The Celtics turned the ball over 24 times in their 109-103 loss to the Miami Heat in Game 3 of the Eastern Conference Finals Saturday night. It was their second-most turnovers in a game this season, and the most since an October 22 loss to the Toronto Raptors – their second game of the year – and their most in a playoff game since 2004.
Despite all of that, the Celtics nearly pulled off an all-time comeback, erasing a 26-point first half deficit to get within a point in the fourth quarter. Ultimately though, they never gained the lead despite a number of runs and Miami ended up with a wire-to-wire win.
“When you turn the ball over 24 times, and gift them 33 points off of that, you dig yourself a hole,” head coach Ime Udoka said after the game.
In the big picture, that hole was clear as shown by the 26-point Miami lead. Even at more specific points in the game though, the Celtics couldn’t help but give the ball away. Every time it seemed like they were about to turn the corner, the problem surfaced once again.
The Celtics’ first real run back into the game came with six minutes to go in the third quarter. Marcus Smart – after leaving the game with what appeared to be a serious ankle injury then returning a few minutes later – hit a three pointer to cut the deficit to 10. That shot sent the building into a frenzy, and it appeared the Celtics had all the momentum back on their side as Miami took a timeout. However, they then turned the ball over on each of their next two possessions and three times in the ensuing three minutes, allowing Miami to stretch its lead back to 15.
With their next run early in the fourth quarter, the Celtics were able to get within single digits at 89-80. The Grant Williams three pointer that set that score would be followed by two turnovers in four possessions, with an offensive rebound allowed in that stretch as well. Two minutes later, Miami was back up 15.
Finally, the Celtics made their last and biggest charge after Jayson Tatum suffered an apparent shoulder injury. A Jaylen Brown three pointer with 2:40 to go made it 93-92, just as Tatum had returned to the game and again the crowd was playing a factor. Two turnovers on the ensuing possessions prevented the Celtics from building on that moment, and by the time the dust settled they were down eight points with a minute to play.
Turnovers dug the Celtics in a hole they probably should not have been able to dig out of. Yet the team played some truly gritty basketball at times, and made a game out of it in the second half – only to have the turnover trend show up once again. It’s not just the sheer number of giveaways that was the story of this game, but the key moments some of those giveaways came in as well.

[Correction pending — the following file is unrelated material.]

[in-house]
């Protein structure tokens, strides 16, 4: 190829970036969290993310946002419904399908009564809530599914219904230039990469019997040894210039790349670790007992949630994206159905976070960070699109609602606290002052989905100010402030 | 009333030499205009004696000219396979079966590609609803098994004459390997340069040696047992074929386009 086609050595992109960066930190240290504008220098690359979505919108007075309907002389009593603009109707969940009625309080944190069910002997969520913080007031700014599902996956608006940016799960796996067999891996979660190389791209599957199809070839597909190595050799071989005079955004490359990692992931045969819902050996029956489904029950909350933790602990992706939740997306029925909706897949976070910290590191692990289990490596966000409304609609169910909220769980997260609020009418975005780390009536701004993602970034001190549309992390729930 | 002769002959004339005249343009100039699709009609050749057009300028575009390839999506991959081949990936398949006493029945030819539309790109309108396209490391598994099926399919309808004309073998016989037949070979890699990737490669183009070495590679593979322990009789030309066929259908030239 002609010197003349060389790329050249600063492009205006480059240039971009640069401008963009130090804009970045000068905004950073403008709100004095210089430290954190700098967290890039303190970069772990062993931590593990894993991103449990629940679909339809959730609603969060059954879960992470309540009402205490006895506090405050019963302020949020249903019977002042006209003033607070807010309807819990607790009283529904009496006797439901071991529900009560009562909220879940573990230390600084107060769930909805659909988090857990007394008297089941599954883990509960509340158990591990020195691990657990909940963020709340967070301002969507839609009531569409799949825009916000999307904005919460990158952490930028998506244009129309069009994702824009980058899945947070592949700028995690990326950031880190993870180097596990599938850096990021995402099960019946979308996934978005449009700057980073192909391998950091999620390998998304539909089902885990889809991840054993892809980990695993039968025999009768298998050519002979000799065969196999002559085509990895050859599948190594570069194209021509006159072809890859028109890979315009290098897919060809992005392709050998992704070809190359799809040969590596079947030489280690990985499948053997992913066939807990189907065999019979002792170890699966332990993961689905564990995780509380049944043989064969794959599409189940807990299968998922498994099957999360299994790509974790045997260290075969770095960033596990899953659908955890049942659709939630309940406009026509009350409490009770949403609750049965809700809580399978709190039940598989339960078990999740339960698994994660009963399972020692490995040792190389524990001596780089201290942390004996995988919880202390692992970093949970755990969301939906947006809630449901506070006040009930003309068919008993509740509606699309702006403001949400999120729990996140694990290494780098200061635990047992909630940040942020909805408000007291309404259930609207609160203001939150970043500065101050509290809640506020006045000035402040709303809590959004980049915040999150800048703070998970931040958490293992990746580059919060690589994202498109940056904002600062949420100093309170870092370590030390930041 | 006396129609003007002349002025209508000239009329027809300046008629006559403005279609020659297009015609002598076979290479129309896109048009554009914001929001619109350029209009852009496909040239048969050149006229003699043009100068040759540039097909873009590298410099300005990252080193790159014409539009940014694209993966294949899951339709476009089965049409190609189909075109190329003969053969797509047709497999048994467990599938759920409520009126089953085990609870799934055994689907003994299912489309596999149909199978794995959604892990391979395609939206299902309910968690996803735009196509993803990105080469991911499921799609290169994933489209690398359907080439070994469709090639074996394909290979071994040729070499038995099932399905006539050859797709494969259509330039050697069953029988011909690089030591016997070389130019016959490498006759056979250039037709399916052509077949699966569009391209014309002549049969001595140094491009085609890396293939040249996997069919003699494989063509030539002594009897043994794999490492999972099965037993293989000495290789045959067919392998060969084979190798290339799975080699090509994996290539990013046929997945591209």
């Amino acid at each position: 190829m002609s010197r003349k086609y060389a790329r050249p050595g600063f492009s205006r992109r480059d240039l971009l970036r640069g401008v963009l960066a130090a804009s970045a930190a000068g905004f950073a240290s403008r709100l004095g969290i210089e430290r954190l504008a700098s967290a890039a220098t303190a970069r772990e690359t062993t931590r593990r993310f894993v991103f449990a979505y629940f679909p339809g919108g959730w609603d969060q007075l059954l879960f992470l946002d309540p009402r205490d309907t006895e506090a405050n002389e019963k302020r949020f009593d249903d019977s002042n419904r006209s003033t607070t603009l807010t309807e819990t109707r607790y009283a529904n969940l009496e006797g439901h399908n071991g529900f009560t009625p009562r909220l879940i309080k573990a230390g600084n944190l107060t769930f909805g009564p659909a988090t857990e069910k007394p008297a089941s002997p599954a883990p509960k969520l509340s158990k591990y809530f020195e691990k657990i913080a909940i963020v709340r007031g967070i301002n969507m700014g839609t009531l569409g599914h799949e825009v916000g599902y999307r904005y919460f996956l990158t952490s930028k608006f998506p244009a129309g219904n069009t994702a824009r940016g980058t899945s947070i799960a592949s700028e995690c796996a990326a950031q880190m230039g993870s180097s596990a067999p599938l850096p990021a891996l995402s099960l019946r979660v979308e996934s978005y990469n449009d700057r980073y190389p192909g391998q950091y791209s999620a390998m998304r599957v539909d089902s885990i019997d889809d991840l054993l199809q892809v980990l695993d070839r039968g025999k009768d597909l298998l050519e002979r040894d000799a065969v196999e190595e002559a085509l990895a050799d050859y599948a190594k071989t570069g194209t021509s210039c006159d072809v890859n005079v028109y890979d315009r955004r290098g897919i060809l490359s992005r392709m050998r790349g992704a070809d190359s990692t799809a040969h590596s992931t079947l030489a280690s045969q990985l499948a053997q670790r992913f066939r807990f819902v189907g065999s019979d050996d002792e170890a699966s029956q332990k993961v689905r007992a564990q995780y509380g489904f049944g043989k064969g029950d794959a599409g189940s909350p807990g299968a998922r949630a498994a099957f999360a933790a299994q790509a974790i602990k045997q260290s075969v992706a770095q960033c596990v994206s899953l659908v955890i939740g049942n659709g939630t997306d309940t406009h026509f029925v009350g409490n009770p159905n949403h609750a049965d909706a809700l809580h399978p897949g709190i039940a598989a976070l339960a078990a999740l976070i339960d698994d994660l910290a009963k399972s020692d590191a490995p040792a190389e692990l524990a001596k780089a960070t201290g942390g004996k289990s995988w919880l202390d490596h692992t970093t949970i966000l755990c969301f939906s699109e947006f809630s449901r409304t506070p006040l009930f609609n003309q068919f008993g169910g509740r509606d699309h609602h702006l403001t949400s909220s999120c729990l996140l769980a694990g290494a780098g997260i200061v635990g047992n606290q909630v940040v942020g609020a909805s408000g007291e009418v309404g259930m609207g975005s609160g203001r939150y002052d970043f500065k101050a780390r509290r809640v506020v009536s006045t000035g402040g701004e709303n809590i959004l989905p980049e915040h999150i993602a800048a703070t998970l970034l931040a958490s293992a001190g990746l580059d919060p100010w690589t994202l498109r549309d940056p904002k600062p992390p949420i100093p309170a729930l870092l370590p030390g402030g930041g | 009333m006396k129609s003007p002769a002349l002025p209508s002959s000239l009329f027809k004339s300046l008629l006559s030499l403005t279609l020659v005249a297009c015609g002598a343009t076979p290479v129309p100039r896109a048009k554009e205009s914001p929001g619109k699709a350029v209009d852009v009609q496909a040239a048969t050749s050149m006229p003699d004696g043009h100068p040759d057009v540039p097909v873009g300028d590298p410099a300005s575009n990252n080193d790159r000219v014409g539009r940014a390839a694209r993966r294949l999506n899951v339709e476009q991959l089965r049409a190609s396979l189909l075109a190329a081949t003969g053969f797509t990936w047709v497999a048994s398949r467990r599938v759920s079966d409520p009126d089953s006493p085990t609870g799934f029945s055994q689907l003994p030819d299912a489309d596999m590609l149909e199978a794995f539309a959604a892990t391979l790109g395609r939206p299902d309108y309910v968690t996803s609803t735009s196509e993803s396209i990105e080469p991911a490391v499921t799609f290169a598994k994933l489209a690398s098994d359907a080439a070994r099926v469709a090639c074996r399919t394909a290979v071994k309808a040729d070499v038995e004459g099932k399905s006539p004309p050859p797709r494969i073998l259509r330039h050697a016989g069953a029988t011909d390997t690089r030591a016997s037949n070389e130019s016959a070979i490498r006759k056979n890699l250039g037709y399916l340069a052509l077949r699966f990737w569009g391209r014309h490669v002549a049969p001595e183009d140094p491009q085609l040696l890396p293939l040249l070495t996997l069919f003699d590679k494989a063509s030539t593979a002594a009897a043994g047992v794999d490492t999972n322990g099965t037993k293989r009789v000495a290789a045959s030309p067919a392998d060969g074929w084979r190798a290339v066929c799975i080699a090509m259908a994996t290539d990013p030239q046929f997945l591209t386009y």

It also didn’t help that the Celtics’ two biggest offensive weapons were the two most responsible for the issue in the game. Jaylen Brown led the team with seven turnovers, while Tatum had six.
“I did a (expletive) job today taking care of the basketball, I’ve got to get better.” Brown said after the game. How does he plan to do that? “Just being stronger, driving, I’m going to keep being aggressive, I’m going to keep getting to the basket, I’m going to keep doing what I do but I’m going to be stronger when I get in there.”
“I’m trying to be aggressive. I’m trying to make a play for our team,” he continued. “We were down 25, we were playing with a lack of emphasis. We need to play with some heart, some aggression. I tried to come out, in the second half especially, and just be aggressive and just ignite our team. Some of them led to turnovers, some were unforced.”
Despite Brown’s issues controlling the ball, he still managed to score a game-high 40 points. For Tatum though, the turnovers were part of a rough night all around. He finished with just 10 points on 3-of-14 shooting, including a 1-of-7 mark from deep.
“Six turnovers and no field goals in the second half, that is unacceptable,” Tatum told reporters after the game. “Honestly, I’ve got to play better. I feel like I left the guys hanging tonight. That’s on me, and I acknowledge that.”
Asked if the high turnover numbers were due to increased pressure by the Heat or sloppy play from the Celtics, Tatum noted both were an issue for Boston. “I guess you could go half and half,” he replied. “Obviously they’re a really good, scrappy defensive team, but a lot of those were some careless turnovers as well.” While it doesn’t paint a perfect picture of the split, Miami was credited with 19 steals in the game.
Tatum also noted the early deficit didn’t help, and that the team may have been forcing things on offense. “Playing extremely fast, trying to get it back – but every time we came to the huddle, we talked about ‘can’t get it back in one play,'” he explained. “But obviously human nature plays a part. You’re down so much, you just want to get back so bad, that you can kind of just move a little too fast sometimes.”
Udoka, Brown, Tatum, and Al Horford all cited film study after the game as a way to solve the issue – a similar theme to what the team spoke about after Game 1 when untimely turnovers also cost them.
After their turnover issues in that series-opening game, the Celtics responded well with just 10 turnovers in Game 2. They’ll need a similar bounce-back Monday night in Game 4, or they face a 3-1 series deficit heading back to Miami.
Coverage of Game 4 can be heard on 98.5 The Sports Hub and the 98.5 The Sports Hub Celtics Radio Network. Pregame begins at 8 p.m., with tip-off set for 8:40.